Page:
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HomeClimatePowerful Hurricane Beryl pummels Caribbean islands

Powerful Hurricane Beryl pummels Caribbean islands

BRIDGETOWN, Barbados (AFP) — Hurricane Beryl brought devastating winds and heavy rain to several Caribbean islands on Monday as the earliest-ever Category 4 storm churned westward.

Carriacou Island, which is part of Grenada, took a direct hit on Monday morning from the storm’s “extremely dangerous eyewall”, with sustained winds at upwards of 150 miles (240 kilometers) per hour, the US National Hurricane Center (NHC) said.

Nearby islands, including Grenada and St Vincent and the Grenadines, also experienced “catastrophic winds and life-threatening storm surge”, according to the NHC.

Video obtained by AFP from St George’s in Grenada showed heavy downpours, with trees buffeted by gusts.

Posting a video showing large waves, the Office of the Prime Minister of Grenada wrote on
Facebook that the tri-island State was “experiencing intense winds and damage”.

“This is an extremely dangerous and life-threatening situation,” the NHC said. “Residents should not leave their shelter, and remain in place through the passage of these life-threatening conditions.”

The island’s meteorological agency downgraded a hurricane warning Monday afternoon to a wind advisory until 6:00 pm local time (2200 GMT).

Barbados seems to have “dodged a bullet”, Minister of Home Affairs and Information Wilfred Abrahams said in an online video, but “gusts are still coming, the storm-force winds are still coming”, he said.

The hurricane warning was also lifted in Tobago, the smaller of the two islands that make up Trinidad and Tobago, officials said.

Man in Baytown Pottersville, Roseau looking at the damage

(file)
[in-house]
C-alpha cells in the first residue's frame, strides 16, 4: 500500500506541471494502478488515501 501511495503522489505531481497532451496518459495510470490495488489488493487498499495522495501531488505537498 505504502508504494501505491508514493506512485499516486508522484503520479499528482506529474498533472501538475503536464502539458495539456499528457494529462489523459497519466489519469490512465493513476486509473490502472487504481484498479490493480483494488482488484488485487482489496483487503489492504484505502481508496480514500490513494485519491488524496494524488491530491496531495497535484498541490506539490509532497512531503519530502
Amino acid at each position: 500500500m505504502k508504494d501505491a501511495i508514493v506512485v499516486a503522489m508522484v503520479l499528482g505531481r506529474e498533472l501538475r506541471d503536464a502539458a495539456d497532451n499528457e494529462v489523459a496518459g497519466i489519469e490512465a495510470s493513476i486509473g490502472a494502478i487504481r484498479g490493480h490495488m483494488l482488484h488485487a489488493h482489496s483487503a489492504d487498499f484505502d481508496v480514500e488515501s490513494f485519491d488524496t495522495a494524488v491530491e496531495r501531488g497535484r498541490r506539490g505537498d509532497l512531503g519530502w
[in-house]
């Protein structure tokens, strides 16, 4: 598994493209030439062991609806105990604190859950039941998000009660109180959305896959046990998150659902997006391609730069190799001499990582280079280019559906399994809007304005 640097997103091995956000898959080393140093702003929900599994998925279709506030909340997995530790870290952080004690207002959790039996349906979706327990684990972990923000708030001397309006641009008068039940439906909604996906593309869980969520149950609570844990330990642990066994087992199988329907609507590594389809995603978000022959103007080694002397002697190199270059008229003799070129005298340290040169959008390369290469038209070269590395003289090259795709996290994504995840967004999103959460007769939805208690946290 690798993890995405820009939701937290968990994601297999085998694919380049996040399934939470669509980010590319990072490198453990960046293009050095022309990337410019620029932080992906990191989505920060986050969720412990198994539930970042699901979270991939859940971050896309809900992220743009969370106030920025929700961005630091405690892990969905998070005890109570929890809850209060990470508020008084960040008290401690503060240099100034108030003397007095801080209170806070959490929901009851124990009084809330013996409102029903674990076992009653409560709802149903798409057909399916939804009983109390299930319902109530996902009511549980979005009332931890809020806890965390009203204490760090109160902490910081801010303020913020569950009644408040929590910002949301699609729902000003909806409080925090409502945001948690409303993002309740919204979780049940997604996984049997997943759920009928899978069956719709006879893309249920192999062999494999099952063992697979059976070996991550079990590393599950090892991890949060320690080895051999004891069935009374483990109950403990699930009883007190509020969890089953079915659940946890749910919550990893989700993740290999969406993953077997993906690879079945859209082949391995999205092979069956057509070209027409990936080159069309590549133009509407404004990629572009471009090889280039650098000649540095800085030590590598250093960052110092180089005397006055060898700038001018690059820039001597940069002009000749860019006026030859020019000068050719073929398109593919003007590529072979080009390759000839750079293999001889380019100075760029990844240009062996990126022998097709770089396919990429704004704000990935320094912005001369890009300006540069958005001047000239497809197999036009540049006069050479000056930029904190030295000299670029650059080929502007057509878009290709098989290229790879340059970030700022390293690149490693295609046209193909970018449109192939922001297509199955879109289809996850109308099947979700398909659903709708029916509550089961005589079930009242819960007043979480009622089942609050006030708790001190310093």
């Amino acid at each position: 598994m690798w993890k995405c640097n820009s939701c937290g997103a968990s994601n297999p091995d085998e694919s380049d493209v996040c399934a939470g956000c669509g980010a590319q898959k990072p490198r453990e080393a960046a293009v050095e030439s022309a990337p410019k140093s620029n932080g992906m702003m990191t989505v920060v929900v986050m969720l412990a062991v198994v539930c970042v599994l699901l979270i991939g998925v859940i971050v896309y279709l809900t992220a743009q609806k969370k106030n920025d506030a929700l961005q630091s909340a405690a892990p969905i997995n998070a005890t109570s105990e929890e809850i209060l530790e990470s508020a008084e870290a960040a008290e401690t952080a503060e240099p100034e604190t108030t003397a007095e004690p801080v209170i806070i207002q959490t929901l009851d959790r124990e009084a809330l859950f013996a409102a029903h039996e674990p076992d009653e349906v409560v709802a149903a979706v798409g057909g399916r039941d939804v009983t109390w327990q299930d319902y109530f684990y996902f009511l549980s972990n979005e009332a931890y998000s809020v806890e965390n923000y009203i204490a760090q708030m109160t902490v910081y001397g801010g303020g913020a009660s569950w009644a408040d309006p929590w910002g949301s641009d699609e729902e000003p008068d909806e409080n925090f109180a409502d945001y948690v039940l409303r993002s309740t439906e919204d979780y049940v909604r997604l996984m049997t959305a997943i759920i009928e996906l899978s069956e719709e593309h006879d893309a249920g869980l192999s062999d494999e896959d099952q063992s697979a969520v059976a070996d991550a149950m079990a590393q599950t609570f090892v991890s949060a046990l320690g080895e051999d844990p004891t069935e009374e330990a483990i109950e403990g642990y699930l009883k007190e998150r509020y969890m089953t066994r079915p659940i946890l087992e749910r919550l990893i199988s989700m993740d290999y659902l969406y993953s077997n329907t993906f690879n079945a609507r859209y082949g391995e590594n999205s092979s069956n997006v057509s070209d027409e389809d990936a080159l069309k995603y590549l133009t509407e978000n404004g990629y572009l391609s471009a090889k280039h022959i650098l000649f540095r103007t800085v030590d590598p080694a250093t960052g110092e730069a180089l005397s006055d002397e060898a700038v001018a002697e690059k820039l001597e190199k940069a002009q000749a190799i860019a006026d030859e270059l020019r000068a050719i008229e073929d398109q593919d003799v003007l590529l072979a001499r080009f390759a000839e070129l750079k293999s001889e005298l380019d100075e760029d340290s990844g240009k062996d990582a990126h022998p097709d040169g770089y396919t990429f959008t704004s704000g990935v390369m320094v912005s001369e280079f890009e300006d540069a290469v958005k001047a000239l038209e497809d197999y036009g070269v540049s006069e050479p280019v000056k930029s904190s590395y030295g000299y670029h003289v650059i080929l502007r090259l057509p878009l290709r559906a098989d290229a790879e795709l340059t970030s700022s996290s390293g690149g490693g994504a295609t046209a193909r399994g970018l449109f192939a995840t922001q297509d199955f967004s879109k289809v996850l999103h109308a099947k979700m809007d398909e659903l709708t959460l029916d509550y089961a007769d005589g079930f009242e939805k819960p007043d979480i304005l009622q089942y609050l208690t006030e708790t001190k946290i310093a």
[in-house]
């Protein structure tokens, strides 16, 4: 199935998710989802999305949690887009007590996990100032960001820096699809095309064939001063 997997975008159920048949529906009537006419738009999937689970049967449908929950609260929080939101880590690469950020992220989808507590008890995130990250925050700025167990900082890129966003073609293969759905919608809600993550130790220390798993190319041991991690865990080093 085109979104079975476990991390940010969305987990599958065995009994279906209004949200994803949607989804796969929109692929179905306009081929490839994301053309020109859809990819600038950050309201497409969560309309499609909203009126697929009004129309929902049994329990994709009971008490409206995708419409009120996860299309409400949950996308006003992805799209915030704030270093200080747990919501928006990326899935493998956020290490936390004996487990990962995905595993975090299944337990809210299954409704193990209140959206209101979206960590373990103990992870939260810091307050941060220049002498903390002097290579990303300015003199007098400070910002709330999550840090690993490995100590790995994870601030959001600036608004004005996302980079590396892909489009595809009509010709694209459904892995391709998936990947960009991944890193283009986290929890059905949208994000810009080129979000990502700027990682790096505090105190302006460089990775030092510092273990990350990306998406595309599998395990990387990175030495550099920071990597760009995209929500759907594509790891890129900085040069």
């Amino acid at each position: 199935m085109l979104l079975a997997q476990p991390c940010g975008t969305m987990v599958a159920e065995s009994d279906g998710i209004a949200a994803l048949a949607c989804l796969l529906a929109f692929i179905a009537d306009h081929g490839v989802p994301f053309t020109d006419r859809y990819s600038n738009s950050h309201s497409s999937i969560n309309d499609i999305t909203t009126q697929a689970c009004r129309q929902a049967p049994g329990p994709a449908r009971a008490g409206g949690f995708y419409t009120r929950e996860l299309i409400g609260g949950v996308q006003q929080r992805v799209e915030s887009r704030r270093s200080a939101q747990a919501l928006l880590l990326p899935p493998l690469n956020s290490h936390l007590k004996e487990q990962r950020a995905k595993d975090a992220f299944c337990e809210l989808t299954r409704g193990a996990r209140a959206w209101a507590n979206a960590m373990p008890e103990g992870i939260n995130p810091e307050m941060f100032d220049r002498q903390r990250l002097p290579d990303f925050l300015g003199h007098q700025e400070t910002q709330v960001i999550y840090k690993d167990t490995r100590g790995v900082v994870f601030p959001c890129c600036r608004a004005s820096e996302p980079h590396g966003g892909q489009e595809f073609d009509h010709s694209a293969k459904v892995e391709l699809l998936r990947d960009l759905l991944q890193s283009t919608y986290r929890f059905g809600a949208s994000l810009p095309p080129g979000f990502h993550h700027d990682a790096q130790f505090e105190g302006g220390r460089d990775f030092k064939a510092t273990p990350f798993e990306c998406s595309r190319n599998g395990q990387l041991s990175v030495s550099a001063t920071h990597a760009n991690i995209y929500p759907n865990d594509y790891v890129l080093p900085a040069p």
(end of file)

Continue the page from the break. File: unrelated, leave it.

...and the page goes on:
Pottersville residents mopping up and accessing damage of Hurricane Beryl-Photos by Carlisle Jno Baptiste of Nature Isle News (NIN)

The storm prompted the cancellation of schools on Monday in several of the islands, while a meeting in Grenada this week of the Caribbean regional bloc Caricom was postponed.

Beryl is expected to remain a “powerful hurricane” as it continues churning westward, the NHC said, with tropical storm warnings or watches announced in Jamaica and in parts of the Dominican Republic and Haiti.

The NHC also warned the Cayman Islands and areas on the Yucatan Peninsula to monitor the storm’s progress.

Beryl became the first hurricane of the 2024 Atlantic season early on Saturday morning and quickly strengthened to Category 4.

A Category 3 or higher on the Saffir-Simpson scale is considered a major hurricane, and a Category 4 storm packs sustained winds of at least 130 miles per hour (209 kilometers per hour).

The US National Oceanic and Atmospheric Administration said in late May that it expects this year to be an “extraordinary” hurricane season, with up to seven storms of Category 3 or higher.

The agency cited warm Atlantic Ocean temperatures and conditions related to the weather phenomenon La Nina in the Pacific for the expected increase in storms.

Extreme weather events, including hurricanes, have become more frequent and more devastating in recent years as a result of climate change.

Experts say that such a powerful storm forming this early in the Atlantic hurricane season — which runs from early June to late November — is extremely rare.

It is the first hurricane, since NHC records began, to reach the Category 4 level in June.

“Only five major (Category 3+) hurricanes have been recorded in the Atlantic before the first week of July,” hurricane expert Michael Lowry posted on the social media platform
X. Barbados and Dominica appeared to be spared from the worst of the storm but were still hit with high winds pelting rain and rough seas, as officials reported no injuries so far.

Dominica’s Prime Minister Roosevelt Skerrit said that while Dominica suffered due to the passage of the first-named hurricane for the 2024 Atlantic Hurricane season, the damage is not comparable to what has been reported in Grenadines and Barbados.

“I could think we are okay,” he said, noting that this is the first hurricane on record so early in the hurricane season.

“Our lamentations and our advocacy to the developed world for climate change, the frequency and the ferocity of these storms are manifesting themselves,” Skerrit said, adding climate change is indeed a quinquennial threat to our survival”.

Skerrit said he has been in touch with the regional leaders and clearly what they “are saying to us is it could have been worse”.

“Thank God the main islands of St Vincent and Grenada were not impacted to the extent that was anticipated and of course Barbados was spared hurricane conditions,” he said.

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